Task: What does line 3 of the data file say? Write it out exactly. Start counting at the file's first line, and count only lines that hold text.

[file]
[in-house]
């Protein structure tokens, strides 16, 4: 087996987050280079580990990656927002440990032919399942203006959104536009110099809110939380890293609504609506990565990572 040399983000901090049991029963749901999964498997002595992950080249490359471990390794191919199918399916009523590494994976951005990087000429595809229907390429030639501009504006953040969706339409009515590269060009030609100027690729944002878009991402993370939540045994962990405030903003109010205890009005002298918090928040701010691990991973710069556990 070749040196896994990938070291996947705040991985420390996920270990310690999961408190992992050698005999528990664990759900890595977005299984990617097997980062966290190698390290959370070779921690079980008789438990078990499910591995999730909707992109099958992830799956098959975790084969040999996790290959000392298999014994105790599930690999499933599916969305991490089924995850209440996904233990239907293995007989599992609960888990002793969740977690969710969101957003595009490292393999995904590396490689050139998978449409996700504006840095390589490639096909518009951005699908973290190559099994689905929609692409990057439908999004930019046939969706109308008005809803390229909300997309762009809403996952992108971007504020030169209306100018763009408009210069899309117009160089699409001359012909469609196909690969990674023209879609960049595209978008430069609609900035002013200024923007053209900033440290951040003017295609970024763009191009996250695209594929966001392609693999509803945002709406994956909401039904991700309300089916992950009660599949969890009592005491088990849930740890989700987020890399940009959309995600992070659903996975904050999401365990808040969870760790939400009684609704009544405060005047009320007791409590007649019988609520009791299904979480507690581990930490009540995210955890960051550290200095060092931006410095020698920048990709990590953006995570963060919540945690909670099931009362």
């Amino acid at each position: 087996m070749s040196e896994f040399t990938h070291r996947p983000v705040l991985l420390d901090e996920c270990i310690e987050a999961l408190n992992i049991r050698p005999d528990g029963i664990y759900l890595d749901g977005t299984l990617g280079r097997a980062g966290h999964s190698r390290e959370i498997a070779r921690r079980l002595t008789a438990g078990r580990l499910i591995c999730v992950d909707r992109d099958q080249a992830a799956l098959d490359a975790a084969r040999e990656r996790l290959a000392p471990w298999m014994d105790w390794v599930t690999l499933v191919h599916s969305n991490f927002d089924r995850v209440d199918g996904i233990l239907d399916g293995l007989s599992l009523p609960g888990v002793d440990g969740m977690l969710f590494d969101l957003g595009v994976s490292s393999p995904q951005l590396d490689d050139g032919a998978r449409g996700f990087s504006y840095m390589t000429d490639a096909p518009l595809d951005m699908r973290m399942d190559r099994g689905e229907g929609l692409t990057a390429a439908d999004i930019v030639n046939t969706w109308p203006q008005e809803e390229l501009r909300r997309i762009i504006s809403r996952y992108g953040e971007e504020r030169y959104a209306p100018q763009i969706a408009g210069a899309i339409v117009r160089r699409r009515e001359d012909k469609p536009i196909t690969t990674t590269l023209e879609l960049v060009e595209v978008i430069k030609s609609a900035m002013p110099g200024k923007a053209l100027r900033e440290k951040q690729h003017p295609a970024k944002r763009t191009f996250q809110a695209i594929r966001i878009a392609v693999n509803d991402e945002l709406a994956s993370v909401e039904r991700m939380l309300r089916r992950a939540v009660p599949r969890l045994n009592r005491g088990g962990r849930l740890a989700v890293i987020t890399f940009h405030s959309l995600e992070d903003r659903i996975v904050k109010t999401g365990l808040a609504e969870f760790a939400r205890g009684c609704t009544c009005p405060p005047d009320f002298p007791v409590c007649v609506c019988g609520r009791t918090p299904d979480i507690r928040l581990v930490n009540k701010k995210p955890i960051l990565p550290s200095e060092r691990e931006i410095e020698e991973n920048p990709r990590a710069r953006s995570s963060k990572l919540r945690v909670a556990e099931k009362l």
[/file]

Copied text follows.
């Amino acid at each position: 087996m070749s040196e896994f040399t990938h070291r996947p983000v705040l991985l420390d901090e996920c270990i310690e987050a999961l408190n992992i049991r050698p005999d528990g029963i664990y759900l890595d749901g977005t299984l990617g280079r097997a980062g966290h999964s190698r390290e959370i498997a070779r921690r079980l002595t008789a438990g078990r580990l499910i591995c999730v992950d909707r992109d099958q080249a992830a799956l098959d490359a975790a084969r040999e990656r996790l290959a000392p471990w298999m014994d105790w390794v599930t690999l499933v191919h599916s969305n991490f927002d089924r995850v209440d199918g996904i233990l239907d399916g293995l007989s599992l009523p609960g888990v002793d440990g969740m977690l969710f590494d969101l957003g595009v994976s490292s393999p995904q951005l590396d490689d050139g032919a998978r449409g996700f990087s504006y840095m390589t000429d490639a096909p518009l595809d951005m699908r973290m399942d190559r099994g689905e229907g929609l692409t990057a390429a439908d999004i930019v030639n046939t969706w109308p203006q008005e809803e390229l501009r909300r997309i762009i504006s809403r996952y992108g953040e971007e504020r030169y959104a209306p100018q763009i969706a408009g210069a899309i339409v117009r160089r699409r009515e001359d012909k469609p536009i196909t690969t990674t590269l023209e879609l960049v060009e595209v978008i430069k030609s609609a900035m002013p110099g200024k923007a053209l100027r900033e440290k951040q690729h003017p295609a970024k944002r763009t191009f996250q809110a695209i594929r966001i878009a392609v693999n509803d991402e945002l709406a994956s993370v909401e039904r991700m939380l309300r089916r992950a939540v009660p599949r969890l045994n009592r005491g088990g962990r849930l740890a989700v890293i987020t890399f940009h405030s959309l995600e992070d903003r659903i996975v904050k109010t999401g365990l808040a609504e969870f760790a939400r205890g009684c609704t009544c009005p405060p005047d009320f002298p007791v409590c007649v609506c019988g609520r009791t918090p299904d979480i507690r928040l581990v930490n009540k701010k995210p955890i960051l990565p550290s200095e060092r691990e931006i410095e020698e991973n920048p990709r990590a710069r953006s995570s963060k990572l919540r945690v909670a556990e099931k009362l």